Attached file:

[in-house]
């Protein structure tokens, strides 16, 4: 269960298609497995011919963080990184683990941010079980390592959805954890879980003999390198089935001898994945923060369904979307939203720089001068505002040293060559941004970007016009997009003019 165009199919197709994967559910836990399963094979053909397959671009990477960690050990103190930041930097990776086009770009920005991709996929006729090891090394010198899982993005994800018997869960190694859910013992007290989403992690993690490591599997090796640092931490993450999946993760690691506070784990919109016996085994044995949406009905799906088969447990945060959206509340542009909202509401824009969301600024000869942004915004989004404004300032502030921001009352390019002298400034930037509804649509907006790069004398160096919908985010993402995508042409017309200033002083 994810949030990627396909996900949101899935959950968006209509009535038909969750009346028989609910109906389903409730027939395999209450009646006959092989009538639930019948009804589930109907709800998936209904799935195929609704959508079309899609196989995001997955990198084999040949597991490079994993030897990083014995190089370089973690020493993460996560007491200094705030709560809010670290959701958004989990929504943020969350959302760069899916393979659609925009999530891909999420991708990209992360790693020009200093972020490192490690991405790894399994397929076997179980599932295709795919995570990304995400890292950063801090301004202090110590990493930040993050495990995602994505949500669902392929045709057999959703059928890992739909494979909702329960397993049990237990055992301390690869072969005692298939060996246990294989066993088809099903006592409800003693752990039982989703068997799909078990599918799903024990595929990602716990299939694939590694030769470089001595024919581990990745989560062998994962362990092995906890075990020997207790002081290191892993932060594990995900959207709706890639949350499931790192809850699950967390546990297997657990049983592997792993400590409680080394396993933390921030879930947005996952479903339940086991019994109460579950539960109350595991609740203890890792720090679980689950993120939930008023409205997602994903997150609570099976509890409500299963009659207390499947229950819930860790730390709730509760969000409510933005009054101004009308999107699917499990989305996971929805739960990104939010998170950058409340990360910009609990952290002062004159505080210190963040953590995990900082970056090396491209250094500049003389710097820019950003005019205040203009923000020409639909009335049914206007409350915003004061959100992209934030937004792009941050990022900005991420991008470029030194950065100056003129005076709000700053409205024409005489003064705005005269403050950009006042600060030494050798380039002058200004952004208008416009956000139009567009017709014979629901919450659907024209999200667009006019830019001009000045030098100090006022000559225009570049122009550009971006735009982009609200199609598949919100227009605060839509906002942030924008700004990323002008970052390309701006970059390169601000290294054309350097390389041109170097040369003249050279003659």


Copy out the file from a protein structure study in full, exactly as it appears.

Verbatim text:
[in-house]
């Protein structure tokens, strides 16, 4: 269960298609497995011919963080990184683990941010079980390592959805954890879980003999390198089935001898994945923060369904979307939203720089001068505002040293060559941004970007016009997009003019 165009199919197709994967559910836990399963094979053909397959671009990477960690050990103190930041930097990776086009770009920005991709996929006729090891090394010198899982993005994800018997869960190694859910013992007290989403992690993690490591599997090796640092931490993450999946993760690691506070784990919109016996085994044995949406009905799906088969447990945060959206509340542009909202509401824009969301600024000869942004915004989004404004300032502030921001009352390019002298400034930037509804649509907006790069004398160096919908985010993402995508042409017309200033002083 994810949030990627396909996900949101899935959950968006209509009535038909969750009346028989609910109906389903409730027939395999209450009646006959092989009538639930019948009804589930109907709800998936209904799935195929609704959508079309899609196989995001997955990198084999040949597991490079994993030897990083014995190089370089973690020493993460996560007491200094705030709560809010670290959701958004989990929504943020969350959302760069899916393979659609925009999530891909999420991708990209992360790693020009200093972020490192490690991405790894399994397929076997179980599932295709795919995570990304995400890292950063801090301004202090110590990493930040993050495990995602994505949500669902392929045709057999959703059928890992739909494979909702329960397993049990237990055992301390690869072969005692298939060996246990294989066993088809099903006592409800003693752990039982989703068997799909078990599918799903024990595929990602716990299939694939590694030769470089001595024919581990990745989560062998994962362990092995906890075990020997207790002081290191892993932060594990995900959207709706890639949350499931790192809850699950967390546990297997657990049983592997792993400590409680080394396993933390921030879930947005996952479903339940086991019994109460579950539960109350595991609740203890890792720090679980689950993120939930008023409205997602994903997150609570099976509890409500299963009659207390499947229950819930860790730390709730509760969000409510933005009054101004009308999107699917499990989305996971929805739960990104939010998170950058409340990360910009609990952290002062004159505080210190963040953590995990900082970056090396491209250094500049003389710097820019950003005019205040203009923000020409639909009335049914206007409350915003004061959100992209934030937004792009941050990022900005991420991008470029030194950065100056003129005076709000700053409205024409005489003064705005005269403050950009006042600060030494050798380039002058200004952004208008416009956000139009567009017709014979629901919450659907024209999200667009006019830019001009000045030098100090006022000559225009570049122009550009971006735009982009609200199609598949919100227009605060839509906002942030924008700004990323002008970052390309701006970059390169601000290294054309350097390389041109170097040369003249050279003659």